“And in almost all of these expeditions, kids are developing some new product, or doing a presentation to a public audience, or some kind of performance where they synthesize their learning,” he says. “And hopefully have an impact on the broader community.”

The school’s trip to Millinocket was one such expedition, where students studied the history of the former mill town, and the economics and science of paper, before recording documentary interviews. But the attitude even manifests itself in remedial classes — for students who’ve fallen behind and need to catch up.

In one such class, students spent a week learning equations and theories about physics, then built catapults to test their new knowledge. By the end of the week, students launched weather balloons into space with local researchers.

“The fact that you didn’t demonstrate [proficiency] shouldn’t be punishment,” teacher Anne Loughlin says. “It should be another opportunity to learn. It should be novel, interesting, engaging and memorable.”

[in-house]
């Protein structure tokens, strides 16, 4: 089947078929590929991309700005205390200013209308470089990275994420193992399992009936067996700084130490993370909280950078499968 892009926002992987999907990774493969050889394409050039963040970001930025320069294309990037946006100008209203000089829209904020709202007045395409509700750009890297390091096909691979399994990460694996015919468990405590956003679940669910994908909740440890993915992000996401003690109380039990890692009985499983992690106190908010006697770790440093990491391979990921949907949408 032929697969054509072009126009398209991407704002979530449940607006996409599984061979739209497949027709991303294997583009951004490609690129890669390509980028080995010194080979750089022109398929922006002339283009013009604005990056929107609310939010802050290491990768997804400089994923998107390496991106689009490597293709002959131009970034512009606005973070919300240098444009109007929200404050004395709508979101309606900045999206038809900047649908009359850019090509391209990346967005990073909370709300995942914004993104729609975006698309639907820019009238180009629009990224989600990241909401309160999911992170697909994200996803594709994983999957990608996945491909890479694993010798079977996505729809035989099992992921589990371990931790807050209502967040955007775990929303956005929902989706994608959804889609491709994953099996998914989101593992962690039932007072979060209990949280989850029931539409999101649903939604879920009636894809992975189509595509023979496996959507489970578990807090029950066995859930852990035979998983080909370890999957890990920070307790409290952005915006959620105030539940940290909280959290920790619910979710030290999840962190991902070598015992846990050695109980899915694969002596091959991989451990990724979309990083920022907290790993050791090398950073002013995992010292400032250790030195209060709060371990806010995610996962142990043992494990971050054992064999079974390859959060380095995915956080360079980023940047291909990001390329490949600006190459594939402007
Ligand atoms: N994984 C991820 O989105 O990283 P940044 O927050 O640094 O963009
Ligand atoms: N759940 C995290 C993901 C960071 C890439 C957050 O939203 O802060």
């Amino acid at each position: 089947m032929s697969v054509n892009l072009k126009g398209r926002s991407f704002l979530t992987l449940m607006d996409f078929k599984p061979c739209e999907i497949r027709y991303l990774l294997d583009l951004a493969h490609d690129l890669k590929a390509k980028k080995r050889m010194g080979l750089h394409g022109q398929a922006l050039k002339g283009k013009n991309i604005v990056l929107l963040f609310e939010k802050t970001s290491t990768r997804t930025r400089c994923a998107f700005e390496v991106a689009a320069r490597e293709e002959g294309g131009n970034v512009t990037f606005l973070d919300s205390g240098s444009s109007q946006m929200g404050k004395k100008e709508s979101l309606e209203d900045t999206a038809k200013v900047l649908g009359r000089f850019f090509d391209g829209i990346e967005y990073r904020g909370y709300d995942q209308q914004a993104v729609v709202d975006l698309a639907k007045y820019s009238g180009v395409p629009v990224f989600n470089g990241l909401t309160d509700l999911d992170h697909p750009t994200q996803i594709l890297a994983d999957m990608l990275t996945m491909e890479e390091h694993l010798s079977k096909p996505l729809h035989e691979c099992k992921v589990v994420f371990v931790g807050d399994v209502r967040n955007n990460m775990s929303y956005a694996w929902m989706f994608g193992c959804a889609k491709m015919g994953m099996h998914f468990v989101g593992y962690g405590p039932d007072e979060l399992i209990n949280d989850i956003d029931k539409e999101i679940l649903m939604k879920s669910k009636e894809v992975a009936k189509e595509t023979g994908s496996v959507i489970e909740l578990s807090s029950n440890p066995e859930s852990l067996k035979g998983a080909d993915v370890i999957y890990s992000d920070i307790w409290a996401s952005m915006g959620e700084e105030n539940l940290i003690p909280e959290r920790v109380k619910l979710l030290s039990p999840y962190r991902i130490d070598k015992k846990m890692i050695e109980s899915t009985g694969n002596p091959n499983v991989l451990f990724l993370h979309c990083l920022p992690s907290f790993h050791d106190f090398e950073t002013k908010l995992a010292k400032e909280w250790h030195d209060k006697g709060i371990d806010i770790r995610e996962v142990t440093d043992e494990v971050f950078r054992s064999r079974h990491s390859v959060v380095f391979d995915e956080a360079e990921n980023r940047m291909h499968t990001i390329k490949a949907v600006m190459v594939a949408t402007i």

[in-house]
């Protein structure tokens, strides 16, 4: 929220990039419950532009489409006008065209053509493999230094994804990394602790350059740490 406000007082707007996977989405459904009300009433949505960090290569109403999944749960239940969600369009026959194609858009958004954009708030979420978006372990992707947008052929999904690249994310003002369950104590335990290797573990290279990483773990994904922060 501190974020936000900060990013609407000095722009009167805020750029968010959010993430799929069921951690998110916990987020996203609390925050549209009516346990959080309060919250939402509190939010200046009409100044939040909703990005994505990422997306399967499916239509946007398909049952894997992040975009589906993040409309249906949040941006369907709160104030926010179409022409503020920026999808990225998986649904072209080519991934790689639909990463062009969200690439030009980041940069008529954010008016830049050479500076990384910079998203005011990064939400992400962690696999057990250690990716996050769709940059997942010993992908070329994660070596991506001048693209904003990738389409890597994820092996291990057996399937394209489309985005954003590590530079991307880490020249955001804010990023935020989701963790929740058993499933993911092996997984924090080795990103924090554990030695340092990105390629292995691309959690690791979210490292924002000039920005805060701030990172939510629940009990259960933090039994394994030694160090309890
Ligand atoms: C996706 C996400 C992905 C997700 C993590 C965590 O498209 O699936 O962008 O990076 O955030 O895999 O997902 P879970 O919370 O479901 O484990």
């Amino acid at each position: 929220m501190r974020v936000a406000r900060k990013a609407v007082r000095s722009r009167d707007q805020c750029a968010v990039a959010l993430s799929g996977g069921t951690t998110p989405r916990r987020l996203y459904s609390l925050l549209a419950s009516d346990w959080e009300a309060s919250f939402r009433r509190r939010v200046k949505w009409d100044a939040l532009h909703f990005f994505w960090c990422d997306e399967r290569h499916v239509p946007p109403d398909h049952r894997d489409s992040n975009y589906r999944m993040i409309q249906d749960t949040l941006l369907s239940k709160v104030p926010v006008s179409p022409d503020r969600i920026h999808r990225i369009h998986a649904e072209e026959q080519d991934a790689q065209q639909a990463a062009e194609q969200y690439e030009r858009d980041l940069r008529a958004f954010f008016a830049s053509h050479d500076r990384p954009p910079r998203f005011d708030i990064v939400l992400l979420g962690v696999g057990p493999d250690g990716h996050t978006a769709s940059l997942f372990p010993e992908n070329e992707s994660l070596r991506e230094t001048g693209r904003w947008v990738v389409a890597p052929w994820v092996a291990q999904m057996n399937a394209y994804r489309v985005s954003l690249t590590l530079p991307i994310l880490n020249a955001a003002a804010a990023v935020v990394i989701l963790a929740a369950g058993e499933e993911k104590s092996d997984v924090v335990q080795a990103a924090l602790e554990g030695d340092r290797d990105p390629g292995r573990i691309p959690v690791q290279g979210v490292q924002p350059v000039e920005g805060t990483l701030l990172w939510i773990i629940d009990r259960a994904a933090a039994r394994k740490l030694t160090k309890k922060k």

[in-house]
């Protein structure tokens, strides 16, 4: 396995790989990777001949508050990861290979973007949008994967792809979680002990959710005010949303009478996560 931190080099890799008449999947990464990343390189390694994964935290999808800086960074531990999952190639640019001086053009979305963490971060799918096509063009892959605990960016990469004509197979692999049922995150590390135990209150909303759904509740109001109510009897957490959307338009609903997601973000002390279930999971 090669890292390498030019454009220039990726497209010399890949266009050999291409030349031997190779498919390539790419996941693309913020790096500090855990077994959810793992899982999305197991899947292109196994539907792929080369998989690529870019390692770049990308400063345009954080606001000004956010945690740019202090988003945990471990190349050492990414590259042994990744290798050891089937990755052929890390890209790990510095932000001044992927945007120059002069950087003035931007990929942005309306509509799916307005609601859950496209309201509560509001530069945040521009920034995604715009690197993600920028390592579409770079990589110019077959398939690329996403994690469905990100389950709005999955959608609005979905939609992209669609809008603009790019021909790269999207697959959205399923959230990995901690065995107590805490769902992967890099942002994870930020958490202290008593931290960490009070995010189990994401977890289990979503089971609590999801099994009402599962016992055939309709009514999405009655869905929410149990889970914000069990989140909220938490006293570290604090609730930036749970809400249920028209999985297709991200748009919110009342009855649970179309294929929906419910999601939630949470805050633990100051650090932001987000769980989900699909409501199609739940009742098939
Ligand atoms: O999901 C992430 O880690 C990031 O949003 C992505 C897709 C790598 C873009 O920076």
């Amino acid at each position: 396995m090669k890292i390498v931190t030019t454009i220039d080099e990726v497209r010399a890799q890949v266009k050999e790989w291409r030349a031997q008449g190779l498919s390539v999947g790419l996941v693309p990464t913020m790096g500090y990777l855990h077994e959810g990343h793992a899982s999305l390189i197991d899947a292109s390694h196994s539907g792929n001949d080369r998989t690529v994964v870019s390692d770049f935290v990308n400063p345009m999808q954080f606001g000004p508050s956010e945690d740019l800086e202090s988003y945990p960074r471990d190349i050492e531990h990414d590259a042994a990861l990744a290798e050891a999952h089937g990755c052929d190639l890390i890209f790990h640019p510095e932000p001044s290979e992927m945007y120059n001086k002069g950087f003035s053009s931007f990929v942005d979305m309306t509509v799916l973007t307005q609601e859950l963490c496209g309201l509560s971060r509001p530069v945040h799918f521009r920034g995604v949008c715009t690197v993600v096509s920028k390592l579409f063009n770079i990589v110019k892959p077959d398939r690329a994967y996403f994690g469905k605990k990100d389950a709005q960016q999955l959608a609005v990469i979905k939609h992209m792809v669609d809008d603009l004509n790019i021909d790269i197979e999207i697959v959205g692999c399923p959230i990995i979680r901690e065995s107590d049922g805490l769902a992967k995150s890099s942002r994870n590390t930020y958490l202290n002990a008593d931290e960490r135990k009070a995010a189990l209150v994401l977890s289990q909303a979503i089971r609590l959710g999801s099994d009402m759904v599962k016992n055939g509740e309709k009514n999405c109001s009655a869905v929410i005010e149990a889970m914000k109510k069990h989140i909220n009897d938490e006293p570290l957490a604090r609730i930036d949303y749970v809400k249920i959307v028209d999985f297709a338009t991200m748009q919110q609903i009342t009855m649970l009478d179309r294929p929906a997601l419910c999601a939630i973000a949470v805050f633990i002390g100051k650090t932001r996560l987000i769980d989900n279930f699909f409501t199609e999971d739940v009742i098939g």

Casco Bay staff say this work is possible because they can plan using standards and “proficiency-based education.” Instead of working by themselves in English or math class, teachers say they work together and use the standards to create projects like the documentaries in Millinocket.

“They’re practicing interview skills. They’re setting up appointments with their interview subjects. They’re learning a great deal about the experience of people who are in Millinocket right now,” says teacher Mallory Haar. “And there’s all of these different inputs. It’s not just sitting and reading and identifying. It’s talking to people. Being moved by people. Feeling like you’re part of something real.”

The school says the method has been backed up by a record of success, including a rising graduation rate over the past half-decade and standardized test scores mostly above the state average.

That’s not to say the school hasn’t had its issues, though. Student Luthando Mngqibisa says it was initially difficult to adjust to the school’s proficiency-based grading system, with 3’s and 4’s instead of A’s and B’s.